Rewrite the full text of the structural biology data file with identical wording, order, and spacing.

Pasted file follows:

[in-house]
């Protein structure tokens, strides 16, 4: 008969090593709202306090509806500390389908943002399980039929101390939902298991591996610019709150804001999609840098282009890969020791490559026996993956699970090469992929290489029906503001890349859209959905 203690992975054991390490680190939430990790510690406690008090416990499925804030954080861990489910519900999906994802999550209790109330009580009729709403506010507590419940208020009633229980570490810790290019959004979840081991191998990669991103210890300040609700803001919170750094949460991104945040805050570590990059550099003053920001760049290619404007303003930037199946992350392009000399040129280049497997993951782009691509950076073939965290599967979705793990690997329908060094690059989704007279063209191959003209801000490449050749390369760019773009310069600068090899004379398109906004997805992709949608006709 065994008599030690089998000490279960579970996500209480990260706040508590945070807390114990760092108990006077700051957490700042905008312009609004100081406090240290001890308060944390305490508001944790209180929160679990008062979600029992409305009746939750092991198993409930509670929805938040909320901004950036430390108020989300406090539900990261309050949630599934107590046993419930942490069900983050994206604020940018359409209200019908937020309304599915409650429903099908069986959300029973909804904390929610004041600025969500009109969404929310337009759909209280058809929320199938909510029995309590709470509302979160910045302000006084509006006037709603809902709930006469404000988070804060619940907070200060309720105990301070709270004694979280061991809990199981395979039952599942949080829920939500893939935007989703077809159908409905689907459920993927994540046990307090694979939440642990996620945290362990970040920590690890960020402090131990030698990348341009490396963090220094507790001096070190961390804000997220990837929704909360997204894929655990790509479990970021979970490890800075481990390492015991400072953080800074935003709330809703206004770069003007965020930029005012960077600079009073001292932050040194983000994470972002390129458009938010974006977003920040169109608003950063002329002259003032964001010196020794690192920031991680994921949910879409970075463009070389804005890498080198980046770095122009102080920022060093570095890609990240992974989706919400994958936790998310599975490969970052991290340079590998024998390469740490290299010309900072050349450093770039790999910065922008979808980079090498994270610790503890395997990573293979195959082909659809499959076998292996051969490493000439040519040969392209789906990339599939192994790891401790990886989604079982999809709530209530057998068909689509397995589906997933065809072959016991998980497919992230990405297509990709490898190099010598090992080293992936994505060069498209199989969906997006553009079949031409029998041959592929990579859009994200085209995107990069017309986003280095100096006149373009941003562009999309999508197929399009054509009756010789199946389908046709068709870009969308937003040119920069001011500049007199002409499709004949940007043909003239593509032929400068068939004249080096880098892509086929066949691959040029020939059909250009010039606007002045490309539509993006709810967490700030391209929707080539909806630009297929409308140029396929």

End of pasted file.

[in-house]
């Protein structure tokens, strides 16, 4: 008969090593709202306090509806500390389908943002399980039929101390939902298991591996610019709150804001999609840098282009890969020791490559026996993956699970090469992929290489029906503001890349859209959905 203690992975054991390490680190939430990790510690406690008090416990499925804030954080861990489910519900999906994802999550209790109330009580009729709403506010507590419940208020009633229980570490810790290019959004979840081991191998990669991103210890300040609700803001919170750094949460991104945040805050570590990059550099003053920001760049290619404007303003930037199946992350392009000399040129280049497997993951782009691509950076073939965290599967979705793990690997329908060094690059989704007279063209191959003209801000490449050749390369760019773009310069600068090899004379398109906004997805992709949608006709 065994008599030690089998000490279960579970996500209480990260706040508590945070807390114990760092108990006077700051957490700042905008312009609004100081406090240290001890308060944390305490508001944790209180929160679990008062979600029992409305009746939750092991198993409930509670929805938040909320901004950036430390108020989300406090539900990261309050949630599934107590046993419930942490069900983050994206604020940018359409209200019908937020309304599915409650429903099908069986959300029973909804904390929610004041600025969500009109969404929310337009759909209280058809929320199938909510029995309590709470509302979160910045302000006084509006006037709603809902709930006469404000988070804060619940907070200060309720105990301070709270004694979280061991809990199981395979039952599942949080829920939500893939935007989703077809159908409905689907459920993927994540046990307090694979939440642990996620945290362990970040920590690890960020402090131990030698990348341009490396963090220094507790001096070190961390804000997220990837929704909360997204894929655990790509479990970021979970490890800075481990390492015991400072953080800074935003709330809703206004770069003007965020930029005012960077600079009073001292932050040194983000994470972002390129458009938010974006977003920040169109608003950063002329002259003032964001010196020794690192920031991680994921949910879409970075463009070389804005890498080198980046770095122009102080920022060093570095890609990240992974989706919400994958936790998310599975490969970052991290340079590998024998390469740490290299010309900072050349450093770039790999910065922008979808980079090498994270610790503890395997990573293979195959082909659809499959076998292996051969490493000439040519040969392209789906990339599939192994790891401790990886989604079982999809709530209530057998068909689509397995589906997933065809072959016991998980497919992230990405297509990709490898190099010598090992080293992936994505060069498209199989969906997006553009079949031409029998041959592929990579859009994200085209995107990069017309986003280095100096006149373009941003562009999309999508197929399009054509009756010789199946389908046709068709870009969308937003040119920069001011500049007199002409499709004949940007043909003239593509032929400068068939004249080096880098892509086929066949691959040029020939059909250009010039606007002045490309539509993006709810967490700030391209929707080539909806630009297929409308140029396929």